Pros and cons of stalkerish technology.

Child and phone (c) Jiri Hodan

The more advanced day-to-day technology gets, the more possibly all those the-major-corporations-and-the-government-are-watching-you conspiracy theories are. When practically every phone out there has a camera and is constantly hooked to the internet, who’s to say we aren’t being watched by the CIA and Interpol?

Honestly, my life isn’t interesting enough for me to care if the government is spying on me. I have no secrets pertinent to national security and I am not politically extreme in my views or even politically active (though, I admit, I would be a little concerned if a system like the one in the movie Eagle Eye was ever put into place). However, when thinking about the big picture, we forget about the little bits of information companies can gather about our lives from what we do on devices like our phones or even our e-readers.

Recently agent-turned-author Nathan Bransford posted about the kind of information companies like Amazon and B&N can pull off your Kindle or Nook. You can read the full post here, but below are some of the highlights:

Thanks to e-books, companies like Amazon and B&N now know whether people are actually reading the e-books they buy. Better yet, they even know where in books people are leaving off, which books are most likely to be read all the way through, and the speed people are reading them.

As Mike Shatzkin points out, this is important knowledge that the e-booksellers have and publishers do not. It could be more important to know whether people finish a bestselling book than how many copies it sells. If people stop reading and start reading something else instead, it could be a sign people might not be as enthusiastic for that author’s next book. And if people read something very quickly it could be a sign of enthusiasm.
I’m excited to have any new insight available, provided this information is made available to authors. It hardly seems fair if this information is hoarded by the e-booksllers if it’s being used to make decisions about whether and how an author is signed or promoted. And, of course, care must be taken to ensure that reader privacy is protected.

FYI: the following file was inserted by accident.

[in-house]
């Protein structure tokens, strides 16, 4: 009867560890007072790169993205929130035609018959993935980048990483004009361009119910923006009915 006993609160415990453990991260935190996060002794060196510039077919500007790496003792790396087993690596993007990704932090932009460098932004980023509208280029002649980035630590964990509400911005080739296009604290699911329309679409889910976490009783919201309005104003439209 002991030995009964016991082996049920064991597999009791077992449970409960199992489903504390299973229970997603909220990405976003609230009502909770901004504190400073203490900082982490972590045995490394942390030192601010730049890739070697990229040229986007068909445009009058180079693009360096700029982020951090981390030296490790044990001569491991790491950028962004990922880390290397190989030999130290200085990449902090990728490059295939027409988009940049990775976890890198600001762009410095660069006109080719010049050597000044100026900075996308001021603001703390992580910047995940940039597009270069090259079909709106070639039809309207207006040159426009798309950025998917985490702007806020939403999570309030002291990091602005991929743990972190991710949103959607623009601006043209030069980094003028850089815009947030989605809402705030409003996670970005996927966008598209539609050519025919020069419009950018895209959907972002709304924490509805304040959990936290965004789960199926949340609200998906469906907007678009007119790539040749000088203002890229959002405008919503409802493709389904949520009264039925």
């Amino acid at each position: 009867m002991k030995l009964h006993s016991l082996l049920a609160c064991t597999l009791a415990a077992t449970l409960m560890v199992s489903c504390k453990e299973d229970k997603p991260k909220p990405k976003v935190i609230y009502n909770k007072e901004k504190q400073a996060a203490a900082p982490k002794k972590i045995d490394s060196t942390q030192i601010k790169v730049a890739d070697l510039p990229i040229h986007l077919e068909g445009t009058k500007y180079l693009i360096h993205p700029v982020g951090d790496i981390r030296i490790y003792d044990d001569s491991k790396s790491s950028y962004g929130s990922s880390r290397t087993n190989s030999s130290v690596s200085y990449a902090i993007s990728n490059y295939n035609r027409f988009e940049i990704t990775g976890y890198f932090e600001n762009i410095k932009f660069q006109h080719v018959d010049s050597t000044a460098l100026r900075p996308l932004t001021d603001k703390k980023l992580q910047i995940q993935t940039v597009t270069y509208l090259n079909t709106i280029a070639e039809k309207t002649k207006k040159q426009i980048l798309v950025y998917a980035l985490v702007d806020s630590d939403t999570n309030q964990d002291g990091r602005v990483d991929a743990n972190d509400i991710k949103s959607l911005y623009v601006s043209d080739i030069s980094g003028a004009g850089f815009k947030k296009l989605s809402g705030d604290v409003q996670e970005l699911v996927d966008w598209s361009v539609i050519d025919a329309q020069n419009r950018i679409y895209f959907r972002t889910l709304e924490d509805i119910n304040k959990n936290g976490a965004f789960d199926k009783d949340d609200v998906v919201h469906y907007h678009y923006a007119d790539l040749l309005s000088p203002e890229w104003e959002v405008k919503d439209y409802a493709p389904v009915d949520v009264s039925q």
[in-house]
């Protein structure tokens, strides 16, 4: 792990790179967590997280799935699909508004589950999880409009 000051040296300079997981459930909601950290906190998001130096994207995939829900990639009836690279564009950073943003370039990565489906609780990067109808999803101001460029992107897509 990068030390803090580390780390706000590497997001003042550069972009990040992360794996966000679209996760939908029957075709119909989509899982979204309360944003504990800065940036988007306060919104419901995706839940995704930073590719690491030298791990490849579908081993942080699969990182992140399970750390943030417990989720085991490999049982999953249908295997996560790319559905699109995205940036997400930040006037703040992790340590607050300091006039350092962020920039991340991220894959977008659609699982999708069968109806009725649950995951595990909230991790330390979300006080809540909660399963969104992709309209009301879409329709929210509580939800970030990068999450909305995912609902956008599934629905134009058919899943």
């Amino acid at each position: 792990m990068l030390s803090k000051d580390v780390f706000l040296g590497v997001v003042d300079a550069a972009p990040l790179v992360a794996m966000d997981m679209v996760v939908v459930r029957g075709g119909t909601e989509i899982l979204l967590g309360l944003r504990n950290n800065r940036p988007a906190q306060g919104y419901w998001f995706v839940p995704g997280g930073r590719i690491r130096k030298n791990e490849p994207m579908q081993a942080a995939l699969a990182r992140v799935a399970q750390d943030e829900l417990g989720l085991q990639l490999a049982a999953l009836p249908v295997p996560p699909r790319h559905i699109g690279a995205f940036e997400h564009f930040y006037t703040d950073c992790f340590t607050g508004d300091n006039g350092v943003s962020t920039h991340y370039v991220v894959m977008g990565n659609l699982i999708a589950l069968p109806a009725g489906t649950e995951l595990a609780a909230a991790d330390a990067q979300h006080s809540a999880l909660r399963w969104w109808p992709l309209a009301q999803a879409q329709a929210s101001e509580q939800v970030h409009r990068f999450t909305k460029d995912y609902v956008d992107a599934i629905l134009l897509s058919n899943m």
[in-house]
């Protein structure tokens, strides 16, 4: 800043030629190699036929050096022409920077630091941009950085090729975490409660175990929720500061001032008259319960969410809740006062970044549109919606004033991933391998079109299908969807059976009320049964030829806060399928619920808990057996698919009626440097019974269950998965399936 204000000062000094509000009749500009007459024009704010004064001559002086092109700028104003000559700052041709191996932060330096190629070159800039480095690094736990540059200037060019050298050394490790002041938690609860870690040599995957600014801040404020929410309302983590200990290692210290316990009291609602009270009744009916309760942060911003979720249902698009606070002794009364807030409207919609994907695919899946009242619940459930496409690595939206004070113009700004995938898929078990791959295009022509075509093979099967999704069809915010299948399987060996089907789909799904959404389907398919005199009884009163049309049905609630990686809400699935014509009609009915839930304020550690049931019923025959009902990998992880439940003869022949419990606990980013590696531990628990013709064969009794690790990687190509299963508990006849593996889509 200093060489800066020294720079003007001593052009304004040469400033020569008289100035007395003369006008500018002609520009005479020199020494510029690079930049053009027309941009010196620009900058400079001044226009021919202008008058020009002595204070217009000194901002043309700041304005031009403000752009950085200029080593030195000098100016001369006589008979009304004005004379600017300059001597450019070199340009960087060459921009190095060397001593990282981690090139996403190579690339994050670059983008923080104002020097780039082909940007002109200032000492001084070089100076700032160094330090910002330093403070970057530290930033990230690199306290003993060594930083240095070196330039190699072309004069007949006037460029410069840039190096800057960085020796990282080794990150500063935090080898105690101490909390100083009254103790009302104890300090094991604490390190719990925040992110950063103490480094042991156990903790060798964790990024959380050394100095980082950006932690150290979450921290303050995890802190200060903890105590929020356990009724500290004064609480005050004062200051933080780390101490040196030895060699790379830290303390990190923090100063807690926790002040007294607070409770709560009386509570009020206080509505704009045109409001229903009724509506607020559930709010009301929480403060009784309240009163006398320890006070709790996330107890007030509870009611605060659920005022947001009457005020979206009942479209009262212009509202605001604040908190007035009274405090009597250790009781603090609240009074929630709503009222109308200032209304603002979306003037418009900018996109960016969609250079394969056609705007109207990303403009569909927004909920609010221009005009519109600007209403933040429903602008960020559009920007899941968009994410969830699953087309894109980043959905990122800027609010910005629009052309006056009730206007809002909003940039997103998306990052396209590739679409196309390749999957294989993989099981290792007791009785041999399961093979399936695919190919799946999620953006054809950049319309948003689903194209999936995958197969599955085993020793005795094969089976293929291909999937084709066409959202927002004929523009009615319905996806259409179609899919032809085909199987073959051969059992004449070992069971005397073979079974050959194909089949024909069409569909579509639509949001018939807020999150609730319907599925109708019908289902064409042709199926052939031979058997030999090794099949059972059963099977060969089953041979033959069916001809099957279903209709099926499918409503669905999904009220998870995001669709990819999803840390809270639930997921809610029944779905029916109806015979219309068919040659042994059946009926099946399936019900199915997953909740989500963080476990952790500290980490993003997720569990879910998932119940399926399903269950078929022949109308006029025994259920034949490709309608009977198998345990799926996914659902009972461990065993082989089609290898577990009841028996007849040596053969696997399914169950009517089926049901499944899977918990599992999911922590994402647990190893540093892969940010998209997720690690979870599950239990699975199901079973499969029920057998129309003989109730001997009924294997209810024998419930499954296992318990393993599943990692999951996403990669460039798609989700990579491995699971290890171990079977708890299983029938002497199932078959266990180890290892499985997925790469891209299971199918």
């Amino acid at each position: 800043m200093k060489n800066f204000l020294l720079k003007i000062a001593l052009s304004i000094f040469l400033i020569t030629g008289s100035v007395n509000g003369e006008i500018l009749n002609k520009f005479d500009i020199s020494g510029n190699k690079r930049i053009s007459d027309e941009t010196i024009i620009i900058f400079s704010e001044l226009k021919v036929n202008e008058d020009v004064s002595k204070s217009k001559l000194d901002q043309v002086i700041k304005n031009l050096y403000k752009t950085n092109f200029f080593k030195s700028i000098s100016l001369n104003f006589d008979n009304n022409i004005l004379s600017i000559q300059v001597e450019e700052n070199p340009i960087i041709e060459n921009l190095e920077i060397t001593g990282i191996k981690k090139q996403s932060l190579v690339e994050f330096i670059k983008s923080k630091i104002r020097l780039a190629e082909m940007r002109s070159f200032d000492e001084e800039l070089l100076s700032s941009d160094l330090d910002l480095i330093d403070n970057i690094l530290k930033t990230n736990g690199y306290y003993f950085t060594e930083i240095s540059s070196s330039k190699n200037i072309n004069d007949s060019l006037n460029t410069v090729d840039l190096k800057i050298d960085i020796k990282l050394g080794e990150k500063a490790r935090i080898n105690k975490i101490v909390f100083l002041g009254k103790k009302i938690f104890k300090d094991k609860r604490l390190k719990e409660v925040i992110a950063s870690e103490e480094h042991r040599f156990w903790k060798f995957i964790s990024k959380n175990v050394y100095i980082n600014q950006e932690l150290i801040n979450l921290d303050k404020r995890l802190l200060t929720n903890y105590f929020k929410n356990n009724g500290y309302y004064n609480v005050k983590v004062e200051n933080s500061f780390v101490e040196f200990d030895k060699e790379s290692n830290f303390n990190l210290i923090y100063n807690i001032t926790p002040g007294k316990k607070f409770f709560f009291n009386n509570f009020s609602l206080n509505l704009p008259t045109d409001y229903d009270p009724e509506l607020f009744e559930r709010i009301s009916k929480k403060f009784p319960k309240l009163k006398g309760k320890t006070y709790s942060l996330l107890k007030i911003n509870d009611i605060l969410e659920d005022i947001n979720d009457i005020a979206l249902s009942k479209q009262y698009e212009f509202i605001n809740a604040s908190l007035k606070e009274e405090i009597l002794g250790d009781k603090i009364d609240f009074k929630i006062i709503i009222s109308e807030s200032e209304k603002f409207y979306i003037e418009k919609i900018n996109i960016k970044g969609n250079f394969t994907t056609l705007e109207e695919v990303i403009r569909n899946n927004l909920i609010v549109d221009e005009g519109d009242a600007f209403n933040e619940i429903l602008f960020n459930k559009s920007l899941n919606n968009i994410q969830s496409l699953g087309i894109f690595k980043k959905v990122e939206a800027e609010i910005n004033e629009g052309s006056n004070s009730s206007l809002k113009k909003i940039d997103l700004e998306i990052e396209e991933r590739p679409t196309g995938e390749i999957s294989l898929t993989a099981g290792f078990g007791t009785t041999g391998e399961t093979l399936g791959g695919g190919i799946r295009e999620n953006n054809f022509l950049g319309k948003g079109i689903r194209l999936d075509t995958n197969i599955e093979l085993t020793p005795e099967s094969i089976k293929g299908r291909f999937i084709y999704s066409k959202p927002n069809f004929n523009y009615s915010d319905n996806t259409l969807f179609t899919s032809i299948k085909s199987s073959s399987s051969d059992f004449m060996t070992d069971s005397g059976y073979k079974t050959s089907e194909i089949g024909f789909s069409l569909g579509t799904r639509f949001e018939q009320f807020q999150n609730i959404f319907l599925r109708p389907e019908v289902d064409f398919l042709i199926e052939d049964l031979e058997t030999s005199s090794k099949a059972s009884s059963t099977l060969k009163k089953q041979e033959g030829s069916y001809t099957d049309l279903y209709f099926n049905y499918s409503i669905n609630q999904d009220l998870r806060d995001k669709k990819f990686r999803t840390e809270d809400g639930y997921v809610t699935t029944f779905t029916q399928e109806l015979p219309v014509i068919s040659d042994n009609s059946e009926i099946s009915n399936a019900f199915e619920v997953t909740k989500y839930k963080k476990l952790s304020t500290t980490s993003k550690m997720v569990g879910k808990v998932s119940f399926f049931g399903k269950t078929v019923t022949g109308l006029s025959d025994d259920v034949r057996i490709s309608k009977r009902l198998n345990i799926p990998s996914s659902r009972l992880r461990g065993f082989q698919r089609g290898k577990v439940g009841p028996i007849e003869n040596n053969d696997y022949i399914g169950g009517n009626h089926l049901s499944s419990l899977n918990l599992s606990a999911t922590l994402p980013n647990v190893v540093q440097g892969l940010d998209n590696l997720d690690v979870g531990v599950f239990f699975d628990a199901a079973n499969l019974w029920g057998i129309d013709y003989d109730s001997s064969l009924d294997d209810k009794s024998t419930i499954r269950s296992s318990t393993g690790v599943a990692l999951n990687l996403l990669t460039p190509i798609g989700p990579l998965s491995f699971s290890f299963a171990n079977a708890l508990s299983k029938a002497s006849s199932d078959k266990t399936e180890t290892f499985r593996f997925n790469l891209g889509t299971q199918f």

I wonder, though, how much they’ll take individual reading habits into account when looking at the statistics for a particular book. For example, I have a compulsion to finish a book I start as quickly as possible, and that compulsion only fades if I truly dislike a book. How quickly I devour a book is not necessarily a sign of enthusiasm, simply a sign that I have a few empty hours on my hands. On the other end of the spectrum is my father who savors books chapter by chapter, reading a little bit each night before he goes to bed. Kind of like dessert or a nightcap. How slowly he moves through a book isn’t an indication of dislike. In fact, if he’s really enjoying a novel, he tends to read slower, not faster.

Will companies think to look at reader trends like this and adjust the statistics? Does it matter how quickly someone reads a book as long as they finish? I would argue yes. Case in point, I read a book last night (yes, an entire book between the hours of 5:30 and 9:30), but to be honest I didn’t love it. It was well written, but there were several elements that left me dissatisfied. However, to someone looking at the reader statistics on my Kindle, all they’ll see is a blindingly fast reading rate and assume I loved it.

Having my information swiped by Amazon doesn’t bother me that much, but I worry about the interpretation and what it could mean to the business model of the publishing world. At the same time, if they offered me a peek at my reader’s stats after my book came out, I would jump all over that in a heartbeat.

Does that make me a hypocrite?